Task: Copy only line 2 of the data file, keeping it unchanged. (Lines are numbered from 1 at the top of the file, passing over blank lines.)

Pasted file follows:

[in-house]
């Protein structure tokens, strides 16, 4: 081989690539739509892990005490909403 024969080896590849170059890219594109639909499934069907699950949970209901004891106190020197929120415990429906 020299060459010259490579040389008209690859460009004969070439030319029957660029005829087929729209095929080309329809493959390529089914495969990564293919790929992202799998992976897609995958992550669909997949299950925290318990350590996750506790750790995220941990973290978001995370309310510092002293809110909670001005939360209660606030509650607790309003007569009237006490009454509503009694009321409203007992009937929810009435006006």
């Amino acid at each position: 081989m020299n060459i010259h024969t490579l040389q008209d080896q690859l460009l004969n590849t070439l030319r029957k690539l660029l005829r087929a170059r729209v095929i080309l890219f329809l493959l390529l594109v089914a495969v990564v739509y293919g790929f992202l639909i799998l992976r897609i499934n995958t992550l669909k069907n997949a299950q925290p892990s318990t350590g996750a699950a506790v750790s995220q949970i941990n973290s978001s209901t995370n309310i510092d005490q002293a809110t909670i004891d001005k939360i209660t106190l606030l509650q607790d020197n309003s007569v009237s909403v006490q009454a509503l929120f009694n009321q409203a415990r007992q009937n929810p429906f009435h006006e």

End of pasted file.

């Protein structure tokens, strides 16, 4: 081989690539739509892990005490909403 024969080896590849170059890219594109639909499934069907699950949970209901004891106190020197929120415990429906 020299060459010259490579040389008209690859460009004969070439030319029957660029005829087929729209095929080309329809493959390529089914495969990564293919790929992202799998992976897609995958992550669909997949299950925290318990350590996750506790750790995220941990973290978001995370309310510092002293809110909670001005939360209660606030509650607790309003007569009237006490009454509503009694009321409203007992009937929810009435006006």